Academic journal article Dialogue : A Journal of Mormon Thought

Authority and Priesthood in the LDS Church, Part 2: Ordinances, Quorums, Nonpriesthood Authority, Presiding, Priestesses, and Priesthood Bans

Academic journal article Dialogue : A Journal of Mormon Thought

Authority and Priesthood in the LDS Church, Part 2: Ordinances, Quorums, Nonpriesthood Authority, Presiding, Priestesses, and Priesthood Bans

Article excerpt

In the prequel to this article, I discussed in general contours the dual nature of authority-individual and institutional-and how the modern LDS concept of priesthood differs significantly from the ancient version in that it has become an abstract form of authority that can be "held" (or withheld, as the case might be). In the ancient world, priesthood was used to describe either the condition of being a priest or the collective body of priests. And in the ancient world, the duties of "the priesthood" revolved around rituals, with the priests standing in the place of the Lord, being his agents, as it were. By contrast, in the modern Mormon version of priesthood, those who "hold" this authority, especially the Melchizedek Priesthood, generally have only occasional opportunity to officiate in religious rituals, which we call ordinances. Priesthood is now much more expansive, involving many functions that have little to do with the ancient duties of priests. In certain ways, it is also less clearly defined.


According to the Encyclopedia of Mormonism, "The word 'ordinance' is derived from the Latin ordinare, which means to put in order or sequence; or to act by authorization or command. . . . The power to perform ordinances whose validity is recognized by God is inseparably connected with the divine authority conferred on mortal man, that is, the priesthood of God."1 Robert Millet and his coauthors, in a thick volume some see as a replacement for McConkie's now out-of-print and out-of-favor Mormon Doctrine, give a dual definition: "In a broad sense, a gospel ordinance is a law, statute, or commandment of God (D&C 52:15-16; 64:5)." In a narrower sense, "an act or ritual done with proper priesthood authority is known as an ordinance."2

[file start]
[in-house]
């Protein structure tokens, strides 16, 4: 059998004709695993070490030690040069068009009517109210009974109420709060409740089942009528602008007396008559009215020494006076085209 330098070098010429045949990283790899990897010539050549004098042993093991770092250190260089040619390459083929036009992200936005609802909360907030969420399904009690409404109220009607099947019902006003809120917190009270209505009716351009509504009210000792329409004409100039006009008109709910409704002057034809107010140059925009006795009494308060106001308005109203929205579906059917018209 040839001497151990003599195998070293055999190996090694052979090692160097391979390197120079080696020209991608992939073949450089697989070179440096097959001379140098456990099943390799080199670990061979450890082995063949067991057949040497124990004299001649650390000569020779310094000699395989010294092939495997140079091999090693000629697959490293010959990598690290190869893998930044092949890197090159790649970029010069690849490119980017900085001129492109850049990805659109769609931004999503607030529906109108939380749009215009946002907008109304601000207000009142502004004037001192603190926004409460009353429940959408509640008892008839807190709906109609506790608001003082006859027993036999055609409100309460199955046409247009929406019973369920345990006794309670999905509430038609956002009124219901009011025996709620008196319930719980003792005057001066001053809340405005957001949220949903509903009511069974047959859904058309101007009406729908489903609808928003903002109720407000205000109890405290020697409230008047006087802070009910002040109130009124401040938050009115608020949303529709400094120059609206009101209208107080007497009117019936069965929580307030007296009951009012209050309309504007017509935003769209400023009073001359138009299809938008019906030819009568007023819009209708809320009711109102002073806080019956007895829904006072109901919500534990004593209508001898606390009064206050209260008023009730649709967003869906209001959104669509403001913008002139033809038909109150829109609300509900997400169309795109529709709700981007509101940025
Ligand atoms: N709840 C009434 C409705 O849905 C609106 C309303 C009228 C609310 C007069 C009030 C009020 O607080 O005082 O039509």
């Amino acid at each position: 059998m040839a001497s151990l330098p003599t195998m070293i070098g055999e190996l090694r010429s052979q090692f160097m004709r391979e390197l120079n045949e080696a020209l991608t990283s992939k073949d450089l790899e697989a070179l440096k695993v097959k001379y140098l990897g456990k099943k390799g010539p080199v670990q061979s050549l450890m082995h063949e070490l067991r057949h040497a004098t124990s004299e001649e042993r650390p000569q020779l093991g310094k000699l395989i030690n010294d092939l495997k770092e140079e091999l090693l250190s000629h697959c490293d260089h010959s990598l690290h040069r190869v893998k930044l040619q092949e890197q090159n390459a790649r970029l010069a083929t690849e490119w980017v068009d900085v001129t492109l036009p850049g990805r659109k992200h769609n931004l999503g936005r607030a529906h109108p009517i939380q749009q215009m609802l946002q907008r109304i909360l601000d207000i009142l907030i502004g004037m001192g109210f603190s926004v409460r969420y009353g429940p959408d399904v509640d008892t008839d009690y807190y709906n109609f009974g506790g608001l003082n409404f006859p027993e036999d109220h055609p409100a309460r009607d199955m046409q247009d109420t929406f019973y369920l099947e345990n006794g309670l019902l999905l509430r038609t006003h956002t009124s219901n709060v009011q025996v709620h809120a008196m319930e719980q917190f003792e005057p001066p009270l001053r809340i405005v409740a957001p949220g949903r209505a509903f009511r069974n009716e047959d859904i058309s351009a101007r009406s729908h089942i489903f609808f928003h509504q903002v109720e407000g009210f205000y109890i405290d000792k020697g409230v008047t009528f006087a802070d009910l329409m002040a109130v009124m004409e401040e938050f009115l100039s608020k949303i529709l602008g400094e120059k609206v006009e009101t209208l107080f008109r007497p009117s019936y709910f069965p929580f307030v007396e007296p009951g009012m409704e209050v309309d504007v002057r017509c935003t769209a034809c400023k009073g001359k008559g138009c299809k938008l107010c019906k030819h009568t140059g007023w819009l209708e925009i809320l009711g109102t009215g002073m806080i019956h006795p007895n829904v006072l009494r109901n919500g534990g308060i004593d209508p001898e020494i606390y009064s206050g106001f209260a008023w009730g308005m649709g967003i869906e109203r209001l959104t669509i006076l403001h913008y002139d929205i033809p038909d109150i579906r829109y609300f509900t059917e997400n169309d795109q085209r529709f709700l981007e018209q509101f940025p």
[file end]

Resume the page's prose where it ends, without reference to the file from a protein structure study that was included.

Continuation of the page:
The Millet book lists several of these ordinances and divides them into two categories-those that are necessary for salvation and those that are not. Gregory Prince, looking at ordinances from a historical perspective, makes an interesting observation: "In a Latter-day Saint context whatever tradition has defined as an ordinance is one. Otherwise what Latter-day Saints accept as ordinances defies simple definition."3 Prince points out that some ordinances are tied scripturally to priesthood; others are not. He lists seventeen separate ordinances, including casting out evil spirits, raising the dead, and the second anointing. Millet and his coauthors mention setting people apart for callings and dedicating graves, which Prince omits, thus helping underscore his point that the LDS definition of ordinance appears to be somewhat fluid.

The original version of the fourth article of faith, which was finally changed to its current wording in 1902, reads, "We believe that these ordinances are First, Faith in the Lord Jesus Christ; Second, Repentance . . ."4 indicating that Joseph Smith initially regarded faith and repentance as ordinances. Even disregarding this historical anomaly, the necessity of having priesthood authority is not always clear. For example, during Joseph Smith's and Brigham Young's administrations, women were permitted to lay on hands and heal the sick,5 and today they still help administer the endowment and perform washings and anointings in the temple. So ordinances may not always require priesthood for participation. Again, we run into definitional difficulties here.

Taking this line of thinking a step further, since our definition is not exactly set in stone, there may be some wiggle room for declassifying certain ordinances. This has already been done for the practice of cursing those who reject the gospel message, an ordinance that is mentioned in eight different early revelations but is no longer practiced in the Church.6 A similar though not identical change could occur, for instance, if Church leaders were to determine that dedicating a grave is not really a priesthood ordinance. They might conclude that there is no necessary reason why women or non-LDS family members cannot offer this particular prayer. …

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